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18th May


New Lead Paint Law Heavy on Budgets

New Lead-Paint Law Heavy on Budgets EPA Requires Workers on Older Building Sites to Adhere to Strict Safety Practices; By SARAH E. NEEDLEMAN

A worker wears protective clothing while removing mold from a home built prior to 1978.

.Contractors and other professionals who work on building renovations are worried that a new government ruling aimed at protecting against the risks of lead-paint poisoning will add another financial burden to their already distressed sector of the economy.

As of late last month, businesses that repair or renovate older buildings—specifically homes, schools and daycare centers built before the federal government banned the use of lead-based paint in housing in 1978—are required by the U.S. Environmental Protection Agency to adhere to strict lead-safe work practices. To comply with the new regulation, those working on older sites will need to invest in lead-testing kits, plastic sheeting, respirators, protective clothing and other lead-safety materials.

At least one worker involved in such projects will also need to become certified, at a cost of $300 every five years, and pay out-of-pocket for eight hours of training. Those who don’t comply could face fines up to $37,500 a day.

Renovation activities that disturb lead-based paint can create hazardous lead dust and chips, the EPA says. The agency—which estimates that 87% of homes built before 1940 and 24% of homes built between 1960 and 1978 have some lead-based paint—launched a public-service campaign last month to warn consumers about the hazards of lead-paint poisoning, which can lead to nerve disorders, high-blood pressure and memory loss.

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John Demetriou

Workers for a ProTect Painters franchise in Ann Arbor, Mich., get ready to paint.

.The new law went into effect in April, but the hazards of lead-based paint have long been known and many businesses have been taking precautions to protect against lead poisoning since the late 1970s.

But small businesses with limited cash flow, including home-repair providers, property-management firms and even landlords, say that while they support the ruling’s health benefits, they are concerned about its costs.

Michael Davis, chief executive of Guardian Preservation Services Inc., a Chicago mold-removal company, figures the new ruling will add $160,000 to $300,000 a year in equipment and labor expenses. He’s concerned about his ability to pass the extra expense along to homeowner customers, who have already reined in spending.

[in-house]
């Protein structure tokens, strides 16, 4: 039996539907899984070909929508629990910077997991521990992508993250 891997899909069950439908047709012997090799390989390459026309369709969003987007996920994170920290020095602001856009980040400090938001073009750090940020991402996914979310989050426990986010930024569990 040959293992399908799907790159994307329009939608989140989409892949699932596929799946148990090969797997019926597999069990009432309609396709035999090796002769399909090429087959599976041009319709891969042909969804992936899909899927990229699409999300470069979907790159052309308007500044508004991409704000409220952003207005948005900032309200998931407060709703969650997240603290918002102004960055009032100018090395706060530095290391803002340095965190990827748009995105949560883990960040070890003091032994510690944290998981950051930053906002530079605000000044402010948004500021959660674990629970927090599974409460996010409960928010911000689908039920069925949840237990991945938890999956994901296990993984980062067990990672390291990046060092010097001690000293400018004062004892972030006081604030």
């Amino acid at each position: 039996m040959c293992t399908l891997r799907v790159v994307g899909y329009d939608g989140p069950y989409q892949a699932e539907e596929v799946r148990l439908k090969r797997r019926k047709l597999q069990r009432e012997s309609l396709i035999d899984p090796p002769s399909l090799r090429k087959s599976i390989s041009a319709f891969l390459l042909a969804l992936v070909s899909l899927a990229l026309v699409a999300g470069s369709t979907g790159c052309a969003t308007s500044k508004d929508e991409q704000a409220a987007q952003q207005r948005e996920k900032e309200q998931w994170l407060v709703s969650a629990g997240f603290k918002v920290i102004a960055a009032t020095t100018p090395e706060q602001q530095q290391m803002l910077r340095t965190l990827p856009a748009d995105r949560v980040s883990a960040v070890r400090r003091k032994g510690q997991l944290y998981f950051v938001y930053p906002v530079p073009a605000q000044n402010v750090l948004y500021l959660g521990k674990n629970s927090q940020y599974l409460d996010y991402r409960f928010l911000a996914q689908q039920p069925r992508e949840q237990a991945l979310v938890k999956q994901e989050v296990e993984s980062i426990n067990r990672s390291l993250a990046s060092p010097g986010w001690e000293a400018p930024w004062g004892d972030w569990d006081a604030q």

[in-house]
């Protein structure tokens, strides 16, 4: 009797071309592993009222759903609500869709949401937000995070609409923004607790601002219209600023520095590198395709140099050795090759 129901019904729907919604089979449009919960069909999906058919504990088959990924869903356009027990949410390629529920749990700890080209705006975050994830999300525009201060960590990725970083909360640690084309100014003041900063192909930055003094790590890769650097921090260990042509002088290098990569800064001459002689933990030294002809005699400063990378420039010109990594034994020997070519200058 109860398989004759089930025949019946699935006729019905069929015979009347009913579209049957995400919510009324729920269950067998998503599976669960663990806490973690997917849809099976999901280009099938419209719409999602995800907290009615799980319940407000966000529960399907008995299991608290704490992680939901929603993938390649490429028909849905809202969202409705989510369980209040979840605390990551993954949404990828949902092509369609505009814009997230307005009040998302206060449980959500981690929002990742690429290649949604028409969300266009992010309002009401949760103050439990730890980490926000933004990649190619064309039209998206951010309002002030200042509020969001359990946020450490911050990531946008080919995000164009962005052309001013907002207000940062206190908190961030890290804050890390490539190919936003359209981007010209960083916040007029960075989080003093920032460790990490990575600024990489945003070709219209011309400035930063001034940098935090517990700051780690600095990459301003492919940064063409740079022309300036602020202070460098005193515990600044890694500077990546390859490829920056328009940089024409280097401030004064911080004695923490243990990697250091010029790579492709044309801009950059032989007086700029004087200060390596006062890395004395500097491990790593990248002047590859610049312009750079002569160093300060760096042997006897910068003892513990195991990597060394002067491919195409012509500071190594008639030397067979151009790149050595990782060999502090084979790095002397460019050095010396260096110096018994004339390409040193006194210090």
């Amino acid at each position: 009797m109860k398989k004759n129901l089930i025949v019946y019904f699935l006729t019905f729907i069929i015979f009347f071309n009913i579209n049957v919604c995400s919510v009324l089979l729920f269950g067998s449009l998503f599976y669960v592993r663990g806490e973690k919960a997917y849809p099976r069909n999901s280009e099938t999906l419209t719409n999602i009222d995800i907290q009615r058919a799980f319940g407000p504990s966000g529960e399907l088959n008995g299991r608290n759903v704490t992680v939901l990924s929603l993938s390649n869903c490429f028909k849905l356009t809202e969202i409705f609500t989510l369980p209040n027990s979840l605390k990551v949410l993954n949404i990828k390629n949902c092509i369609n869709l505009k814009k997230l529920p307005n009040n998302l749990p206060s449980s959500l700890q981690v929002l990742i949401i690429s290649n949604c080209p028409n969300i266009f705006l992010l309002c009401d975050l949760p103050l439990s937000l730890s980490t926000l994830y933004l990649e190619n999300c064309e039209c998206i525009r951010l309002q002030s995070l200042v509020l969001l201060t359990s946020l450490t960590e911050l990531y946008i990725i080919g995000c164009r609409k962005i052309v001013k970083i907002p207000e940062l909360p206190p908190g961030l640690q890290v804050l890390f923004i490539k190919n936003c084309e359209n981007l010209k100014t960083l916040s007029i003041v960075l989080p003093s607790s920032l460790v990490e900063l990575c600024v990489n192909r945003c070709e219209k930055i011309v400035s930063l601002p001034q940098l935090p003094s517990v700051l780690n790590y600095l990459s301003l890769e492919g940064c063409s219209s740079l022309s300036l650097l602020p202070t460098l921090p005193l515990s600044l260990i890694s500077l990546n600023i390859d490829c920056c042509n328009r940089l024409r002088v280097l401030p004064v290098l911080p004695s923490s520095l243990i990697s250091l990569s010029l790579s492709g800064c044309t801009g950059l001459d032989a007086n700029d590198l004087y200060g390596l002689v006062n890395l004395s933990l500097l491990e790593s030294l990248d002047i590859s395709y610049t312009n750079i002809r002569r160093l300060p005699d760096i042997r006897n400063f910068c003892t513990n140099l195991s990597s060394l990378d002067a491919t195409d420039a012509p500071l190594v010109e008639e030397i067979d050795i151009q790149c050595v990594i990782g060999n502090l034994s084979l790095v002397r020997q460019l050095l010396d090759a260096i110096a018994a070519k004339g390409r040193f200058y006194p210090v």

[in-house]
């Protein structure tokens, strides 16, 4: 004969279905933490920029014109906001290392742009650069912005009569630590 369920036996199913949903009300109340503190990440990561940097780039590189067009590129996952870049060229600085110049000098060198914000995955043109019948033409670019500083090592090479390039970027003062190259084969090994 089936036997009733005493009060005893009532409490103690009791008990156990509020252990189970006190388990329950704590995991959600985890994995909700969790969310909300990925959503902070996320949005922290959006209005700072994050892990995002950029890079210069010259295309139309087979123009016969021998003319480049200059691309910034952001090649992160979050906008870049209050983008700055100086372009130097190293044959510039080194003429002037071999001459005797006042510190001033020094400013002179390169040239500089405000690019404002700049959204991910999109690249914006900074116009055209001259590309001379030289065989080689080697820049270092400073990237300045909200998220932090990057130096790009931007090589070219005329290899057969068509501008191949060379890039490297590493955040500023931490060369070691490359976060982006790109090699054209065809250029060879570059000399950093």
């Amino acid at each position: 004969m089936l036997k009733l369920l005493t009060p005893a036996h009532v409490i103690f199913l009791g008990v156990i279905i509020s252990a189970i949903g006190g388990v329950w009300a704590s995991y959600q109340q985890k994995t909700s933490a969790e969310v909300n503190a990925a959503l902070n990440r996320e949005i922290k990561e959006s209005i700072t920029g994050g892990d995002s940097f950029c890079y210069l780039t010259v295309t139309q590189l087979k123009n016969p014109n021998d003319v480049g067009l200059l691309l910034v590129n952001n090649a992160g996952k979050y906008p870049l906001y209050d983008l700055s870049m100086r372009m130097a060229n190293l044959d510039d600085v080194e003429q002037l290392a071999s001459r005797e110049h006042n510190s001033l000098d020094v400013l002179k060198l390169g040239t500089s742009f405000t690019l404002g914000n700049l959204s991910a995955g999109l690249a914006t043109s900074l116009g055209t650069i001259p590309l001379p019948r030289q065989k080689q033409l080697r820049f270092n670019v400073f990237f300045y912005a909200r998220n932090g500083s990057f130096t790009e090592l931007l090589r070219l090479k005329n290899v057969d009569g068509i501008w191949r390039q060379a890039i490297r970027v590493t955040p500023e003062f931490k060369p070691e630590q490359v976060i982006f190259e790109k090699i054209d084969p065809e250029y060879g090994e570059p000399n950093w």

“We expect profits to decrease by about 12% if we can’t recoup the cost from the client,” says Mr. Davis.

A spokesman for the EPA says it conducted extensive research to determine the impact of the ruling on businesses and found the requirements “are not excessive or overly burdensome.” The agency estimates that the costs will range from $8 to $167 per interior job, with exterior jobs likely to cost more.

Developments Blog

What New Lead-Paint Law

Means for Homeowners

.Hadley Hurford Jr., owner of a Mr. Handyman International LLC franchise in Nashville, says he has so far invested about $2,200 in training and certification fees for himself and four employees. “It’s a lot of money for a small business,” says Mr. Hurford, whose company saw its sales drop to $500,000 in 2009, down from $600,000 a year earlier.

About 15% of his territory is made up of older homes, and he estimates jobs on those properties will cost an extra $15,000 to $60,000 a year.

Given the weak housing market, attempting to charge customers higher prices could backfire, says Bill Carter, chairman of the National Association of the Remodeling Industry, a 7,800-member trade group.

“Homeowners don’t want to pay anything more than they have to on replacement and repair,” he says, adding that it’s possible some small home-renovation companies will go out of business as a result.

Homeowners invested $115.8 billion in renovations in 2009, down from $144.9 billion in 2006, according to Harvard’s Joint Center for Housing Studies. At the same time, it has become more expensive to make home renovations. The average wood-window replacement job, for instance, cost $11,700 in 2009, up from $9,684 in 2005, according to annual reports from Remodeling, a monthly magazine published by media company Hanley Wood LLC. The new EPA ruling adds between 5.3% and 11.2% in material and labor expenses to the cost of home-renovation projects in older homes, the magazine estimates.

Sal Alfano, Remodeling’s editorial director, says he expects some homeowners to take on renovation projects themselves to avoid paying higher fees that professionals may charge, since homeowners aren’t covered under the ruling. Or, they might seek out professionals who ignore it and can therefore afford to charge less. “It’s really going to pinch everybody,” he says.

The U.S. House of Representatives voted recently in favor of the Home Star Energy Retrofit Act, a bill that if passed by the Senate would create a program offering financial incentives to Americans who make their homes more energy efficient.

John Demetriou, owner of a ProTect Painters International LLC franchise in Ann Arbor, Mich., with 10 employees, says he’s hopeful that such efforts will help increase business by encouraging more homeowners to invest in repair or renovation projects.

“Lead is a bad thing,” says Mr. Demetriou, who launched his business a year ago. If homeowners “are environmentally aware, they will want to try and do something about it.”

Write to Sarah E. Needleman at [email protected]

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